Don't Swap Wives; Swap Energy Management Teams

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Swapping Energy Management Teams

If you swap energy management teams with another business, just what will you learn?

In this podcast (click on the player above), Maria Vargas, director of the Better Buildings Challenge, describes what Whole Foods and Hilton Worldwide learned when they swapped energy management teams in San Francisco.

The program is roughly modeled after “Wife Swap,” a TV show in which families swap wives to learn how to be better parents.

You’d think that the respective teams would have energy efficiency covered, but lending a new set of eyes to the buildings led to unexpected discoveries. For example, the Hilton team discovered simple lighting changes that could yield impressive lighting savings for Whole Foods.

“Both organizations are doing a great job driving energy waste out of their holdings,” said Vargas. “They’ve used high-efficient lights,” for example, she said. One focus of discussion was using LEDs and daylighting.

Both teams found that focusing on “the human element” was crucial. For example, Hilton organizes weekly meetings with hundreds of housekeepers to discuss energy efficiency. And the business discussed how some employees disable energy-saving devices that are installed to automatically close walk-in refrigerator doors.

“The swap showed that no matter how great you are at something, you can still learn more,” said Vargas in the interview. The companies also learned the importance of businesses sharing information with companies that are very different than theirs, as in the Hilton Worldwide and Whole Foods example.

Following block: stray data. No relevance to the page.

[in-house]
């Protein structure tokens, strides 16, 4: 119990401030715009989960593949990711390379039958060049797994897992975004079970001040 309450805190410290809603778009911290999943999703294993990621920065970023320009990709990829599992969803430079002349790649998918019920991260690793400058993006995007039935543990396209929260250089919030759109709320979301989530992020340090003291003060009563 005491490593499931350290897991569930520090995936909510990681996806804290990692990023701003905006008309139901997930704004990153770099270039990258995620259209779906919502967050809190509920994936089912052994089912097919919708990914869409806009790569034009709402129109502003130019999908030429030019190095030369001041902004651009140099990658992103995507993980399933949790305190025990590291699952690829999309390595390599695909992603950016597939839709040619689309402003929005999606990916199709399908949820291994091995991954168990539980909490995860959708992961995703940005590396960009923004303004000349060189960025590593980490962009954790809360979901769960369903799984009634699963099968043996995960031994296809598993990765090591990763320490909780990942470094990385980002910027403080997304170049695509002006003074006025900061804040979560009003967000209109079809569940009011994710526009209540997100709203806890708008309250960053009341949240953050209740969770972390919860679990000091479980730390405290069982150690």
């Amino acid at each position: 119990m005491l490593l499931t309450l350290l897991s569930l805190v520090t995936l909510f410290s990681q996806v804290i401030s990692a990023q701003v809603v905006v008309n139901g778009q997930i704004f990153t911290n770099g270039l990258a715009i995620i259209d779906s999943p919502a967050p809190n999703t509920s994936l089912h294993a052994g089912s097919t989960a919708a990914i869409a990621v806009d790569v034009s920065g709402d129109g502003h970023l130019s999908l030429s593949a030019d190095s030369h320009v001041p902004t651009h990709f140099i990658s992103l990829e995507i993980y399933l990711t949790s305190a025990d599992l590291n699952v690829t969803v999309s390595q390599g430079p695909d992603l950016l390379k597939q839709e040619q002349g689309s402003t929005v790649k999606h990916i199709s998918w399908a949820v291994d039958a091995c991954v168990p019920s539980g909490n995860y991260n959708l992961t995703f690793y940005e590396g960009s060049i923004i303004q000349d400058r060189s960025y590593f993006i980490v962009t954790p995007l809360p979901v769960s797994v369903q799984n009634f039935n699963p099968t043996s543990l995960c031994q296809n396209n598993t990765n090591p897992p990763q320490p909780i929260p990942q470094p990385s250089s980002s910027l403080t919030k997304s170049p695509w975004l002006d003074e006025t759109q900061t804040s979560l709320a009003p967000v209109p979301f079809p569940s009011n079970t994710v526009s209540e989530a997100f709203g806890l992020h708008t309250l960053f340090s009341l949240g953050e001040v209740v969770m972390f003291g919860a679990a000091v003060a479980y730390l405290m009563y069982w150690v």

DOE’s Better Buildings Challenge director took part in the swap to offer advice, and the Better Buildings Challenge videotaped the event. The video footage will be released in DOE’s first web series on YouTube.

The Better Buildings program aims to give commercial and industrial building owners the tools they need to reduce their energy usage by at least 20 percent within 10 years.

You can watch the opening SWAP video here

“By reducing building energy use by 20 percent in both the commercial and industrial sectors, organizations can save about $80 billion annually and avoid significant emissions of CO2. In addition to cost savings and avoided emissions, upgrading these buildings offers an almost $100 billion investment opportunity,” said press materials from the challenge.

Follow Energy Efficiency Markets on Twitter @EfficiencyMkts.

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